Emergency Room Manager

Emergency Room Manager


Western Region, US

Female, 54

I’ve been an ER nurse manager since 2009. Previously, I spent 24 yrs as an ER nurse. My hospital, a Level III trauma center, sees 70,000+ ER patients/yr. My responsibilities include billing, federal/state regulation oversight, metrics reporting, software education of e-records, and hiring/termination/disciplinary actions. The ER is one of the key impacted areas of healthcare reform. It’s a scary and exciting time for us, not just in the care of patients, but what the future holds for healthcare.

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62 Questions


Last Answer on May 25, 2014

Best Rated

How many patients can your ER handle at once and how bad are the wait times?

Asked by katie over 12 years ago

Our ER has 53 beds, not including the gurneys we put in the halls for the overflows. We are full by 11 AM and stay that way until about 2 AM, then slowly empty out and start all over again. Each nurse cares for about four patients at a time, fewer if the patients are really sick, and more if the illness is minor. We have a good sense of busiest days and times of days. All of the staff, including hospital administration, is very aware of our wait times because it is a marketing and advertising draw. ERs in this area are very competitive and want to make the ER visit for the patient as painless as possible. 85% of our patients are seen by a doctor in 30 minutes or less. If we have an open bed, we take the patient right back into the room, rather than sign them in and tell them to "take a seat" -- this measure has shortened our wait to see a doctor significantly. We have built-in triggers in our computer system that warn us when the waits are getting long, there are too many people lining up out the door (that really happens, it is not a figure of speech!)

In a recent Republican debate, Ron Paul was asked whether uninsured patients should be denied ER treatment and he responded that that's what freedom was all about: the choice to take your own risks. The (conservative) audience cheered, although it wasn't clear whether it was merely in approval of individual liberty, or in favor of letting uninsured people die. As a professional healthcare provider in the trenches, how do you feel about it?

Asked by Kyle over 12 years ago

Individual liberty--feel strongly about it! With great privilege, however, come great responsibilities. Freedom without responsibility is anarachy. Responsibility without freedom is slavery. I think greater people than me said those things before.... As Americans, we have individual liberty, and also responsibility to others. Letting uninsured people die--what kind of question is that? That's kind of like asking the question "when did you stop beating your wife?" I think you can come up with a more thoughtful and informed question than that. Let me help you think about what you are trying to perhaps ask-- Is there a limit to what we, personally and collectively, should spend on keeping people alive? What responsiblity do we (personally and collectively), have to others in terms of their healthcare and financial responsibility? Should people be accountable for the choices or decisions they make that are under their control?--ie, should others pay for uninsured patients that smoke, are overweight, ride a motorcycle without a helmet, etc? Former Colorado governor Richard Lamm said about 30 years ago "the elderly should just die and get out of the way." That is a polarizing statement. Ask me a question that puts some thought into it, because these are the very questions that healthcare professionals and government officials wrestle with every day. I'll try to answer that with my opinion and the opinion of others that are more qualified than me.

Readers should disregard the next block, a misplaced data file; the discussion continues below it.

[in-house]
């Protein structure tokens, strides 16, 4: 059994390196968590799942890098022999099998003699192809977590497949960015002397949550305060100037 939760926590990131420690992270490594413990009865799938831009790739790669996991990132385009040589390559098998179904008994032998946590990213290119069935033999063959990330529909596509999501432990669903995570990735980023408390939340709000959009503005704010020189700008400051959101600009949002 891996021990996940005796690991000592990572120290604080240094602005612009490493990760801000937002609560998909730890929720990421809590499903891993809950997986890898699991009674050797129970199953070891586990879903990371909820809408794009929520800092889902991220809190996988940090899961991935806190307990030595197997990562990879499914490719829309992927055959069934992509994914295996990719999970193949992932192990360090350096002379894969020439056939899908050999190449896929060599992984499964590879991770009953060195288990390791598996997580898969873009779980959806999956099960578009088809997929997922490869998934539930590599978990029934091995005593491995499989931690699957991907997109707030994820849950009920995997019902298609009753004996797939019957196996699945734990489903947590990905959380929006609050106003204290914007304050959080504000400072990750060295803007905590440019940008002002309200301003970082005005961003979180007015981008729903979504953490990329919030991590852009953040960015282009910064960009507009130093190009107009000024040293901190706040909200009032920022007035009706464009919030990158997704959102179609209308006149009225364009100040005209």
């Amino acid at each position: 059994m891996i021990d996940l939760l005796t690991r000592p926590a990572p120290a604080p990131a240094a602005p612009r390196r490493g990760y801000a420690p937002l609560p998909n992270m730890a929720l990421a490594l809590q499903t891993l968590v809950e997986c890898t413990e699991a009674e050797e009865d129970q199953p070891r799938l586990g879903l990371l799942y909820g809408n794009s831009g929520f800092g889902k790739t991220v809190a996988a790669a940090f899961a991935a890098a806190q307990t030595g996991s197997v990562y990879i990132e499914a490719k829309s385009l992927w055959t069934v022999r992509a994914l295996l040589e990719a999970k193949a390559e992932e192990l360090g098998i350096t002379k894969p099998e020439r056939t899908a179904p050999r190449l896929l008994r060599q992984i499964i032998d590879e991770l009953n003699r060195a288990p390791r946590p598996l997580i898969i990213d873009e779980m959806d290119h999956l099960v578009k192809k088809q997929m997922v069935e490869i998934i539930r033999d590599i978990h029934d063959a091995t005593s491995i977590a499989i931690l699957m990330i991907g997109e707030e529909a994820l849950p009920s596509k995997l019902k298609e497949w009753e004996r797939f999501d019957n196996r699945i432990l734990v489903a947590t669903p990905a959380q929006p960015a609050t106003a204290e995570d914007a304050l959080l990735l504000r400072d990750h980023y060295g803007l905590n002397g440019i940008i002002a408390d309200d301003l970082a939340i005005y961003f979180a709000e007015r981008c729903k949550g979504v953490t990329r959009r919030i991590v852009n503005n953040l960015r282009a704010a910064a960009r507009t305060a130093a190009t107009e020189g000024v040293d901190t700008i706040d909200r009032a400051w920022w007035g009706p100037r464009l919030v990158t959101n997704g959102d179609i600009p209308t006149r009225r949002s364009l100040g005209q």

Why are ER bathrooms so frequently filthy? I'd think that in hospitals of all places, there would be more concern with germs and therefore more attention to the upkeep.

Asked by Mr Clean over 12 years ago

They are dirty because they need to be cleaned more! We have three bathrooms for 58 patients, and two public restrooms. They are cleaned once a shift (three times a day), and more if we call them, but it is hard to keep up with them. When the budget trimmers come around, housekeeping is looked at as a non-patient care item, so sometimes the axe falls with those type of departments first. However, a lot of the hospital complaints have to do with cleanliness and I would agree that we don't give that as high of a priority as we should. You can tell a lot about a place by how clean it is/or not. And that is not even taking into account all of the infectious diseases and just plain yuck that you may see. Kind of like a subway platform. Now I digress a little--but follow me here. Any hospital is highly regulated--thousands of pages of rules and regulations that we have to follow to keep our federal funding. The cleaning of blood has different rules, bodily fluids are different, chemicals used to clean are very specific. We can't just wipe off a toilet with a wet wipe like you do at home and call it good. The hospital has a whole department devoted just to making sure that we all follow the rules. The rules and regs are there to protect the patient, and sometimes we spend more time trying to keep the rules than taking care of the patient and keeping them happy and safe.

What draws a registered nurse toward working in an ER as opposed to a 9-to-5 doctor's office? Are there different personality types that are attracted to one vs. the other?

Asked by ayehotpants over 12 years ago